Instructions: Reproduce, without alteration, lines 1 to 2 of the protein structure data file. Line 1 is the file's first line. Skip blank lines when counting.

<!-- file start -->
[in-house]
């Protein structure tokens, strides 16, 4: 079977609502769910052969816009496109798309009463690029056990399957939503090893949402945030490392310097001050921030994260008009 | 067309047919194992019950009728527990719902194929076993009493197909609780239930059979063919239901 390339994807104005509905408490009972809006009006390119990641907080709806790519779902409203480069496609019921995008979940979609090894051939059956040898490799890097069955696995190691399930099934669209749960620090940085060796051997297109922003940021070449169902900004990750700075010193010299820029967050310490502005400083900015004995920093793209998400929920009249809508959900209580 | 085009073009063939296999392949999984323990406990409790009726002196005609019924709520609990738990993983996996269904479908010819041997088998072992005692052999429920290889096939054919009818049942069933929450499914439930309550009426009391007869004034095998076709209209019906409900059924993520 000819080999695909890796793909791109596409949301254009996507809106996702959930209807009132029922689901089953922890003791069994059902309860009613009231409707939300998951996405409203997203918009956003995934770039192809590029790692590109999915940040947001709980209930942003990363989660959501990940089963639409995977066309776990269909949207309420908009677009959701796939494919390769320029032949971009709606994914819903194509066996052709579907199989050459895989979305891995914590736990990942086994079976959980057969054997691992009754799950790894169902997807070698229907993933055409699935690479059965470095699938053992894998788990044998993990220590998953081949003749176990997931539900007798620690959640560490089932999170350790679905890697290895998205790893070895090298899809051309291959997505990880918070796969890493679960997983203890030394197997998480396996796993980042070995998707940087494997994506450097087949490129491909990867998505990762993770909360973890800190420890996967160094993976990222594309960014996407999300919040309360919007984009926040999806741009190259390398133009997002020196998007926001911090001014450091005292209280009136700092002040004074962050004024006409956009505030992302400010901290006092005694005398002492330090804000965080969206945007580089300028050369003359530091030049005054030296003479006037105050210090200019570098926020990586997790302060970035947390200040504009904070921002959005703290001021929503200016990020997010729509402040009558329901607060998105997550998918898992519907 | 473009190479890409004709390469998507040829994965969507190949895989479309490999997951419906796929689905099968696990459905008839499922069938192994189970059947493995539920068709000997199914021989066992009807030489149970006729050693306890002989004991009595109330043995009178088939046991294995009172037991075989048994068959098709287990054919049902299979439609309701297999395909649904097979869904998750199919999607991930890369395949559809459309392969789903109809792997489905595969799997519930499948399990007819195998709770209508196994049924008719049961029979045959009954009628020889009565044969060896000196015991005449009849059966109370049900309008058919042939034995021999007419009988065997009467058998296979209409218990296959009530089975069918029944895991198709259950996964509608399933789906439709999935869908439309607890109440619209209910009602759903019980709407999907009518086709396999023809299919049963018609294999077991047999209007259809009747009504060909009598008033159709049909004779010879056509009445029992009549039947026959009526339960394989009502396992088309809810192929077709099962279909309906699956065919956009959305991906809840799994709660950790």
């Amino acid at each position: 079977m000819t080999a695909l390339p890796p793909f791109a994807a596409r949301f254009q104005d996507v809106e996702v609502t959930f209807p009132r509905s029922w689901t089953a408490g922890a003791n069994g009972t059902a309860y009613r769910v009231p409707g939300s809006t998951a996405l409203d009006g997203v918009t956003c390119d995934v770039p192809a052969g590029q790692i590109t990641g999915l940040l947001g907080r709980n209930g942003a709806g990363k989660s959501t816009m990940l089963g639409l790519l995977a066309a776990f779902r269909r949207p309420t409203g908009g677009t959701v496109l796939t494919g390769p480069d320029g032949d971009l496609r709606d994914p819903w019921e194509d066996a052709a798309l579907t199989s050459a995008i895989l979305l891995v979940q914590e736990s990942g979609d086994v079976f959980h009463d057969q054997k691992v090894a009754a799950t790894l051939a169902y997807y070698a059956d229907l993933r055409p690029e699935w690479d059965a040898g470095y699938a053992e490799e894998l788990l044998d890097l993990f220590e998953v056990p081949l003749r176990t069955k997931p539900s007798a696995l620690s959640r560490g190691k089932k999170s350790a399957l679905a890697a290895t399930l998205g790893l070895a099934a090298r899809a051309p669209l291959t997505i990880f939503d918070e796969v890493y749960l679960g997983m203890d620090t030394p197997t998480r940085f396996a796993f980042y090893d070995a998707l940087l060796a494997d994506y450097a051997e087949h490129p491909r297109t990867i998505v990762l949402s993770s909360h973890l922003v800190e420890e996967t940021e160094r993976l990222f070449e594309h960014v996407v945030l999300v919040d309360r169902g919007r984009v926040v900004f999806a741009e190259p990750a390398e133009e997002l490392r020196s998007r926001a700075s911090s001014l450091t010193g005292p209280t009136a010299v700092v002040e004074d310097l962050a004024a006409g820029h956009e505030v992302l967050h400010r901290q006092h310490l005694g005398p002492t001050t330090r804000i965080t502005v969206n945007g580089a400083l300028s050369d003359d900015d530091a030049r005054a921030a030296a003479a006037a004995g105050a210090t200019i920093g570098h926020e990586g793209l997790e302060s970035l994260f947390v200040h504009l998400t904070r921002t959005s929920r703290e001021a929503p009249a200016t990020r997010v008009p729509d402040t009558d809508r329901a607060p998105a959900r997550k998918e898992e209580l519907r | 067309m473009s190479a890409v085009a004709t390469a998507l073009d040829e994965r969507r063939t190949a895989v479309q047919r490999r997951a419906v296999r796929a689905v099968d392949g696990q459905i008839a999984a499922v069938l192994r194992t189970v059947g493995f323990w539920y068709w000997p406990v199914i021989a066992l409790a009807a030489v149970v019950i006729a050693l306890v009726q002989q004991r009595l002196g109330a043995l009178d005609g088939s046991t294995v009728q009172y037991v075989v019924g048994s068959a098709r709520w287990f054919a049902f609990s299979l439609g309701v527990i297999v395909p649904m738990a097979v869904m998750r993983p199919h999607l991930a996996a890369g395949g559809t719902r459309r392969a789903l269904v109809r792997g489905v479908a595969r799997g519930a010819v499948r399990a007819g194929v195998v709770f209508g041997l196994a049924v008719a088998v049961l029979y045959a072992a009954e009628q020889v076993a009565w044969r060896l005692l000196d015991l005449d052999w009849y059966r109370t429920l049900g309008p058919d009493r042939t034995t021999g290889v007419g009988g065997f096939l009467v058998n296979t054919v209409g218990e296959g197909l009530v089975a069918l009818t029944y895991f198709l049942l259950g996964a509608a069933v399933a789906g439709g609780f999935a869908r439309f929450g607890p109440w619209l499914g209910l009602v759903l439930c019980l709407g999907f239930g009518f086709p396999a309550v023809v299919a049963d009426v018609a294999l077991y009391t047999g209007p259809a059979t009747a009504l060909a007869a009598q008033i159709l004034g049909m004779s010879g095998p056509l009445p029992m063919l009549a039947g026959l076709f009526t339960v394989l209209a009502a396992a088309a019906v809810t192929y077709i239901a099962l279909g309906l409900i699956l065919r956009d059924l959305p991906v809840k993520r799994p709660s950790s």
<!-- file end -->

[in-house]
């Protein structure tokens, strides 16, 4: 079977609502769910052969816009496109798309009463690029056990399957939503090893949402945030490392310097001050921030994260008009 | 067309047919194992019950009728527990719902194929076993009493197909609780239930059979063919239901 390339994807104005509905408490009972809006009006390119990641907080709806790519779902409203480069496609019921995008979940979609090894051939059956040898490799890097069955696995190691399930099934669209749960620090940085060796051997297109922003940021070449169902900004990750700075010193010299820029967050310490502005400083900015004995920093793209998400929920009249809508959900209580 | 085009073009063939296999392949999984323990406990409790009726002196005609019924709520609990738990993983996996269904479908010819041997088998072992005692052999429920290889096939054919009818049942069933929450499914439930309550009426009391007869004034095998076709209209019906409900059924993520 000819080999695909890796793909791109596409949301254009996507809106996702959930209807009132029922689901089953922890003791069994059902309860009613009231409707939300998951996405409203997203918009956003995934770039192809590029790692590109999915940040947001709980209930942003990363989660959501990940089963639409995977066309776990269909949207309420908009677009959701796939494919390769320029032949971009709606994914819903194509066996052709579907199989050459895989979305891995914590736990990942086994079976959980057969054997691992009754799950790894169902997807070698229907993933055409699935690479059965470095699938053992894998788990044998993990220590998953081949003749176990997931539900007798620690959640560490089932999170350790679905890697290895998205790893070895090298899809051309291959997505990880918070796969890493679960997983203890030394197997998480396996796993980042070995998707940087494997994506450097087949490129491909990867998505990762993770909360973890800190420890996967160094993976990222594309960014996407999300919040309360919007984009926040999806741009190259390398133009997002020196998007926001911090001014450091005292209280009136700092002040004074962050004024006409956009505030992302400010901290006092005694005398002492330090804000965080969206945007580089300028050369003359530091030049005054030296003479006037105050210090200019570098926020990586997790302060970035947390200040504009904070921002959005703290001021929503200016990020997010729509402040009558329901607060998105997550998918898992519907 | 473009190479890409004709390469998507040829994965969507190949895989479309490999997951419906796929689905099968696990459905008839499922069938192994189970059947493995539920068709000997199914021989066992009807030489149970006729050693306890002989004991009595109330043995009178088939046991294995009172037991075989048994068959098709287990054919049902299979439609309701297999395909649904097979869904998750199919999607991930890369395949559809459309392969789903109809792997489905595969799997519930499948399990007819195998709770209508196994049924008719049961029979045959009954009628020889009565044969060896000196015991005449009849059966109370049900309008058919042939034995021999007419009988065997009467058998296979209409218990296959009530089975069918029944895991198709259950996964509608399933789906439709999935869908439309607890109440619209209910009602759903019980709407999907009518086709396999023809299919049963018609294999077991047999209007259809009747009504060909009598008033159709049909004779010879056509009445029992009549039947026959009526339960394989009502396992088309809810192929077709099962279909309906699956065919956009959305991906809840799994709660950790």